Sunday, July 20, 2014

Louise Narrows, Tanu Village and Windy Bay - Haida Gwaii

On July 13th, we motored to the south end of Louise Narrows and dropped the hook in a small cove at the south end. Louise Narrows is a slim opening between Louise Island and Moresby Island, made passable by dredging a very tight channel. There are sections where two boats could not pass each other. We explored by dinghy in solitude. Earlier in the day, we'd seen a couple local small boats headed this way, but that was it. 52 56.6430 N 131 53.9909 W
Dana Passage


The next morning, July 14th, we motored south through scenic Dana Pass to Tanu Village where we were welcomed by watchmen Walter and Mary and their little granddaughter Raven. As we dinghied to shore, a family of orcas passed between us and Jarana at anchor! They were so close, it was really exciting. We were to see a lot more of those whales when we left.
52 45.7670 N 131 36.6970 W



Walter gave us a great tour of the many remaining fallen longhouses and a great explanation of village life and the mortuary poles. I wish I'd take photos of Mary and Walter, they were terrific.

From Tanu we motored to Stalkungi Bay at the west end of Tanu Island. It was another snug spot, so snug we were concerned about swinging room. As we were searching for the perfect spot to lower the anchor, Bill noticed lots of steam in the exhaust (overheating) and shut down the engine. We had to put down the anchor where we lie. He quickly readied the dinghy to use as a tug if needed. After a half hour, of pushing and prodding with a piece of stiff twisted wire (roto-rootering) past a couple bends and connections, he managed to clear some pretty resistant chunk of matter from the engine intake hose and seacock. Whew! 52 45.9800 N 131 44.9000 W

Anyway, concerned about swing room, we dug out the stern tie line and Bill dinghied towards shore trailing it from the boat. It doesn't quite reach, so I back a bit. Hmmm... Bill couldn't get close enough to tie to anything. I guess we were farther than it looked. So he went to the side of the bay and discovered it too, was much farther than appeared. So we concluded no need to tie.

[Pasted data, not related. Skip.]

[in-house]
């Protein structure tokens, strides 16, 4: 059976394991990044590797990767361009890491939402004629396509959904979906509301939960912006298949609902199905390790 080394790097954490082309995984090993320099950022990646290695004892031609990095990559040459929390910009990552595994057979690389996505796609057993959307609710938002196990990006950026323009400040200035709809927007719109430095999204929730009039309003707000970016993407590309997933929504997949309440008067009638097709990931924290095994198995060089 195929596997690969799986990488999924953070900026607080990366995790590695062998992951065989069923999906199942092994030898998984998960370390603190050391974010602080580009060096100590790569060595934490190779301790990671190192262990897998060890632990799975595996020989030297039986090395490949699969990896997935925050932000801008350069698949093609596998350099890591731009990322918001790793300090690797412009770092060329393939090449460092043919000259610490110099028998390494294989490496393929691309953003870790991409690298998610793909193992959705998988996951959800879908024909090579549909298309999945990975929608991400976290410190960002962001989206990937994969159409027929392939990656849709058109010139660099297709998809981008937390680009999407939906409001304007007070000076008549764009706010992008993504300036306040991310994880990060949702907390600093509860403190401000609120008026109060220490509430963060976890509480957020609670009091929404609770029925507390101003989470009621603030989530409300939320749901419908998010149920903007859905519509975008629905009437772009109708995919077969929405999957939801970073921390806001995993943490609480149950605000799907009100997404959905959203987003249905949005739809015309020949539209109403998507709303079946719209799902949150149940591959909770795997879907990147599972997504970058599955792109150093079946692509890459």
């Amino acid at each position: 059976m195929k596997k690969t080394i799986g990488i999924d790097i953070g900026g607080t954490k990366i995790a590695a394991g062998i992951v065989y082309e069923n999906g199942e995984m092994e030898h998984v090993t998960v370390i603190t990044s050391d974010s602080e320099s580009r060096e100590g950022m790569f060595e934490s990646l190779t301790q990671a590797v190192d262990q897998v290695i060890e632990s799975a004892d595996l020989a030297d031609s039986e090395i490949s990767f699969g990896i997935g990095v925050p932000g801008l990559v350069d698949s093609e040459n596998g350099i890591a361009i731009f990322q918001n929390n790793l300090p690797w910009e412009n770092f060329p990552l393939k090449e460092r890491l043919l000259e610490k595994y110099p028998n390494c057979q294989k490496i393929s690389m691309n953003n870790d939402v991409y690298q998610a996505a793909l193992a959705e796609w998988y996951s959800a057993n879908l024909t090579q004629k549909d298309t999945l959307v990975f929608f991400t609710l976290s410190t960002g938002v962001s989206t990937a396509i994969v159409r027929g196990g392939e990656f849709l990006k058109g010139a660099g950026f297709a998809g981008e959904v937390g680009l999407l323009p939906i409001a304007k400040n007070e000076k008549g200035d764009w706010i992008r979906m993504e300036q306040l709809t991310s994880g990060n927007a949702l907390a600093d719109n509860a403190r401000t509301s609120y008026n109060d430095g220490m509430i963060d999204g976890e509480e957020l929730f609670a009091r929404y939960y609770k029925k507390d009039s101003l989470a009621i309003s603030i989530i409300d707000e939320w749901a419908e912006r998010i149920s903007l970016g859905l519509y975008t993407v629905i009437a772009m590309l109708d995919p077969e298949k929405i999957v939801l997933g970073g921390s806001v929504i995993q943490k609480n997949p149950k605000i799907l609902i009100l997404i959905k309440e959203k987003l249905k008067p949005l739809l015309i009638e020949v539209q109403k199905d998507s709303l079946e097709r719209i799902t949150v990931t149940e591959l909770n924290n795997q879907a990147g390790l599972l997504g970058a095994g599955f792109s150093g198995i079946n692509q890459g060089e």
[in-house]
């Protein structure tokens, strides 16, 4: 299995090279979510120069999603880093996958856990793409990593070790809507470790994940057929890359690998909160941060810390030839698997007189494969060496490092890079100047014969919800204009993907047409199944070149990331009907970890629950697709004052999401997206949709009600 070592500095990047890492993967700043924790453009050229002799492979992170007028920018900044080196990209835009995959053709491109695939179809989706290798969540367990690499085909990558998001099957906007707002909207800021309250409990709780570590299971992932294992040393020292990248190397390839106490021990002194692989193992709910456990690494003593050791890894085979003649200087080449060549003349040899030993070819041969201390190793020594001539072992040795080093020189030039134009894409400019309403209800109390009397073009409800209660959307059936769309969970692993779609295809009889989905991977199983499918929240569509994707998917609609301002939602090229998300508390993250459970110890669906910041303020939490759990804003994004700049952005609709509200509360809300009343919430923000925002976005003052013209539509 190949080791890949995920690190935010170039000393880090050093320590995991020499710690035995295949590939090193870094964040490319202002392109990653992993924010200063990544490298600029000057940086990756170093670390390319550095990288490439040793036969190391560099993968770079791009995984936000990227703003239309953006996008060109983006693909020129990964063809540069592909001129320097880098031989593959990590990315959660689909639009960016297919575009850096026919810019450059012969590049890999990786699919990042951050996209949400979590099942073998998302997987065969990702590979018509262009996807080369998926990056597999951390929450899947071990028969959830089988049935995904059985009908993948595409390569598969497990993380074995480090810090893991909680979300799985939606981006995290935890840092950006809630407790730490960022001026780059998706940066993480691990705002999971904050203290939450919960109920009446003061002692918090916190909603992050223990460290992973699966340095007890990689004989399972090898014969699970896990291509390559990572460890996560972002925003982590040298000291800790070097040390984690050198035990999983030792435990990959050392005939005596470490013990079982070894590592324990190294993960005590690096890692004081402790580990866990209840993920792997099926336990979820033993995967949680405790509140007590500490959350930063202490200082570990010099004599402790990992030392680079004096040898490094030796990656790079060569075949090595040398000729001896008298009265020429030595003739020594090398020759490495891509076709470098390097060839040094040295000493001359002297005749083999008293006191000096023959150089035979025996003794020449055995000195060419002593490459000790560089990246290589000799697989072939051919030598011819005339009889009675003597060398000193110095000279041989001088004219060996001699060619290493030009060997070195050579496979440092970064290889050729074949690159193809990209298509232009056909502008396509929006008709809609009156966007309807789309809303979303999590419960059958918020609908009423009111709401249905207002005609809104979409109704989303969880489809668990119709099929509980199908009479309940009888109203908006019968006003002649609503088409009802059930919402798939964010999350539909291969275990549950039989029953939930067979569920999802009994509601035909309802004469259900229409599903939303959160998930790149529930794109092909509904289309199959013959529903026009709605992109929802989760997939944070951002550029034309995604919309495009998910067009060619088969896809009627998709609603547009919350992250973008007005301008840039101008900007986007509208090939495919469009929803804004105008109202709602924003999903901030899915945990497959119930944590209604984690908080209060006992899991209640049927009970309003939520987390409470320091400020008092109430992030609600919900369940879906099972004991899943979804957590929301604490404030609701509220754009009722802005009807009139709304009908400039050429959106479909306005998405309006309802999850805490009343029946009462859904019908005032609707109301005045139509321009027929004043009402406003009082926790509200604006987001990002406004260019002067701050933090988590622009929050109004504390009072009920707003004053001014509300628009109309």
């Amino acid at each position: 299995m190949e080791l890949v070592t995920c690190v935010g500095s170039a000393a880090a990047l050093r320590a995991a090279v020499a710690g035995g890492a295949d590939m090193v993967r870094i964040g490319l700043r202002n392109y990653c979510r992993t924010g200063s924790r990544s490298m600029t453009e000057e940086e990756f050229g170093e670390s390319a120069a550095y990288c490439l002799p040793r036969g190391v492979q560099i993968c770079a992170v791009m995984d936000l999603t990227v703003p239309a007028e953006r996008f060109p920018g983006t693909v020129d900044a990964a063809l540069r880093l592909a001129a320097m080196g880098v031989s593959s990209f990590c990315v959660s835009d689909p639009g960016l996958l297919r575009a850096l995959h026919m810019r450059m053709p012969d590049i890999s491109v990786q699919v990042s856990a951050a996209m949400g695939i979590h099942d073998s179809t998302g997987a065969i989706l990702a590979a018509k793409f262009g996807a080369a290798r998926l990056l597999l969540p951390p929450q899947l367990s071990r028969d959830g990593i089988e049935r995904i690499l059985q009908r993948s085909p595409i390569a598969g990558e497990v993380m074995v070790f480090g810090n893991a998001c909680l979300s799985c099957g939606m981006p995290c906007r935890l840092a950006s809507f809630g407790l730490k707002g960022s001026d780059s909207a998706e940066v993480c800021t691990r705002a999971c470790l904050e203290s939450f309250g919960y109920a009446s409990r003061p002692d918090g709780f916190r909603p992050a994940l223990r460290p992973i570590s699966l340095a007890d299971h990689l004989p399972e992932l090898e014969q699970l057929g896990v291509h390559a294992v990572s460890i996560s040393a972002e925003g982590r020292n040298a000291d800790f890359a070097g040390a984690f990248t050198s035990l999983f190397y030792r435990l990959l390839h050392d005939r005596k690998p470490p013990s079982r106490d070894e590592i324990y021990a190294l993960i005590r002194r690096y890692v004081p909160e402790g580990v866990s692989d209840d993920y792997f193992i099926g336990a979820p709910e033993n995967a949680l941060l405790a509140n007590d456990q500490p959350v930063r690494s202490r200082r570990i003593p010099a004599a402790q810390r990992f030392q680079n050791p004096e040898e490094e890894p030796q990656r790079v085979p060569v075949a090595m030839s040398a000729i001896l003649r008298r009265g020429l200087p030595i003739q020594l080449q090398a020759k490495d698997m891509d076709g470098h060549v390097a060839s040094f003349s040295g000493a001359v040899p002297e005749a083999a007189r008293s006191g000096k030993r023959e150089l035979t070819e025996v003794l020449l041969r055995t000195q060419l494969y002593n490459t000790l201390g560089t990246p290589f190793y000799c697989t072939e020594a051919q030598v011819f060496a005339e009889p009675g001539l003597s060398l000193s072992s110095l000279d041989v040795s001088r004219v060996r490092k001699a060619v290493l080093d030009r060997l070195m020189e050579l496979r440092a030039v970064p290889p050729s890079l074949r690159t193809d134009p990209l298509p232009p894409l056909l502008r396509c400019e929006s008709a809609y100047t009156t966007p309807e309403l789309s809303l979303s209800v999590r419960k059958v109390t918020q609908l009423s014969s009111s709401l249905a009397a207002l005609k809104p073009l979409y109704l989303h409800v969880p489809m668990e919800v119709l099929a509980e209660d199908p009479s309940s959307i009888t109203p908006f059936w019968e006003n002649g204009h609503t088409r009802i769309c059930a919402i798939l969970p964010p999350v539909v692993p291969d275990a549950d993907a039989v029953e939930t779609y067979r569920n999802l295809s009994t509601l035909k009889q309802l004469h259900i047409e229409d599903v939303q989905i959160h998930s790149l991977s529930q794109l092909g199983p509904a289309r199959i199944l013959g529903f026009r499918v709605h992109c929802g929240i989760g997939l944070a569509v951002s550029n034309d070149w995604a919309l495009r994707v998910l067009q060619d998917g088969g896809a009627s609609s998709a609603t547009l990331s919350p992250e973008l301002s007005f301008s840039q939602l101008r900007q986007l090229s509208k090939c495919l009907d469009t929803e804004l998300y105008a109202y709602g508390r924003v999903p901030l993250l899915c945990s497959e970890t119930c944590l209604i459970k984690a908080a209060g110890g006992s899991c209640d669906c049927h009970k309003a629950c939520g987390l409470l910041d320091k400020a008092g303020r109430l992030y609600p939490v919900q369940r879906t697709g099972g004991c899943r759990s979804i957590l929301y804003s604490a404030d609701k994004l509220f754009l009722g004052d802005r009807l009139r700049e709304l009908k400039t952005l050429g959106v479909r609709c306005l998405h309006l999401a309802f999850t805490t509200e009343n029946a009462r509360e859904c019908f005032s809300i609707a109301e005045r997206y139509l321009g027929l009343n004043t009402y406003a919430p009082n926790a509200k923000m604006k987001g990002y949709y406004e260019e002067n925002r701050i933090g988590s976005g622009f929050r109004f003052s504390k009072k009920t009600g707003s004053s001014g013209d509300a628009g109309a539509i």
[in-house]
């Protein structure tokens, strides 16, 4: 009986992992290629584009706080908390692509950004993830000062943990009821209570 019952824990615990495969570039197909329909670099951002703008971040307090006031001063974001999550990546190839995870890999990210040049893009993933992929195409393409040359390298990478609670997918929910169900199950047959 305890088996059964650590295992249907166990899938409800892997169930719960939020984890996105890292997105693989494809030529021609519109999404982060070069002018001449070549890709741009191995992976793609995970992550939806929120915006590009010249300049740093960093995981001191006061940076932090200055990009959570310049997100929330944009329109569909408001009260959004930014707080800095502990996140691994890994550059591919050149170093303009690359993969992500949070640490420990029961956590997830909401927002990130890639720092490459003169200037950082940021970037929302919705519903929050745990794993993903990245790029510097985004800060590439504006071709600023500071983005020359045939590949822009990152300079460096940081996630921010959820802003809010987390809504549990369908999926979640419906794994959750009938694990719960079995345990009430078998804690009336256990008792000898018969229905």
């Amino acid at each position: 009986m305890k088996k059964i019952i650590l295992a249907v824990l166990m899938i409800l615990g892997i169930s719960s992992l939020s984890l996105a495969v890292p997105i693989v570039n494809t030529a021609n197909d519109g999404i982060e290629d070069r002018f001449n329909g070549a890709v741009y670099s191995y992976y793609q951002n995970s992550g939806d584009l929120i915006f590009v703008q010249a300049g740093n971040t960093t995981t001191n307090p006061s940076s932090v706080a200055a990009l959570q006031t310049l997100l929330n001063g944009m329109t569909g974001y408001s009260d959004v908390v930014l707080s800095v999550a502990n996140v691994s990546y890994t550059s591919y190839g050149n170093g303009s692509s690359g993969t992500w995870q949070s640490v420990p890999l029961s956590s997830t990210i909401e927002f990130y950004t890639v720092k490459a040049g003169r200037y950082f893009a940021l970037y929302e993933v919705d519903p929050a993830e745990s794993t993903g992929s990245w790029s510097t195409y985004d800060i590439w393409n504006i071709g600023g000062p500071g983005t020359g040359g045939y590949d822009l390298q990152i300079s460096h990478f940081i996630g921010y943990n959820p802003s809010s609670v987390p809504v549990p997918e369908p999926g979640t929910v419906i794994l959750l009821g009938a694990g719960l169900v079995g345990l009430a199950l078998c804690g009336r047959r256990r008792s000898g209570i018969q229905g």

July 15th we motored out to Windy Bay in glassy calm. Windy Bay is a tiny rock strewn cove and river mouth. Fortunately there is a good mooring to use, so we didn't have to solve the anchor-swingroom-depth problem. Carla, her son Anthony and toddler daughter Shyla welcomed us and gave us a tour.

Windy Bay village is located on Lyell Island near the site where the Haida protesters took a stand in 1985 to stop logging on the island and ultimately led to the formation of the Haida Gwaii National Park and Reserve. A new longhouse was built there around that time. In August 2013, visitors, volunteers, Haida and Parks Canada staff raise the Legacy pole there. It was the first monumental pole raised in Gwaii Haanas in 130 years and commemorates the 20th anniversary of cooperative management between the government of Canada and the Council of the Haida Nation. It's an idyllic spot. Carla and Anthony led us on a circuit through the forest and pointed out the many plant species, and trees where planks and cedar fibers has been taken long ago for use by the inhabitants. 52 41.4100 N 131 27.3000 W

Later in the afternoon, we motored west from Windy Bay to Sac Bay in De La Beche inlet. 52 32.0063 N 131 40.5520 W

Most of the charting is pretty good, although often depths are understated, ie real depths are greater than we expect and sometimes not practical for us. Most anchorages have had nice sticky mud bottoms that the anchor digs right into. But sometimes, when backing down to set the anchor we just bumpily drag it across a rocky bottom.
 
July 15th we motored out to Windy Bay in glassy calm. Windy Bay is a tiny rock strewn cove and river mouth. Fortunately there is a good mooring to use, so we didn't have to solve the anchor-swingroom-depth problem. Carla, her son Anthony and toddler daughter Shyla welcomed us and gave us a tour.

Windy Bay village is located on Lyell Island near the site where the Haida protesters took a stand in 1985 to stop logging on the island and ultimately led to the formation of the Haida Gwaii National Park and Reserve. A new longhouse was built there around that time. In August 2013, visitors, volunteers, Haida and Parks Canada staff raise the Legacy pole there. It was the first monumental pole raised in Gwaii Haanas in 130 years and commemorates the 20th anniversary of cooperative management between the government of Canada and the Council of the Haida Nation. It's an idyllic spot. Carla and Anthony led us on a circuit through the forest and pointed out the many plant species, and trees where planks and cedar fibers has been taken long ago for use by the inhabitants. 52 41.4100 N 131 27.3000 W

Later in the afternoon, we motored west from Windy Bay to Sac Bay in De La Beche inlet. 52 32.0063 N 131 40.5520 W
 Find an online map of Haida Gwaii to see the location of the villages. If you don't see the anchorages on the map, try searching for the lat/longs given in Google Earth or Open CPN.

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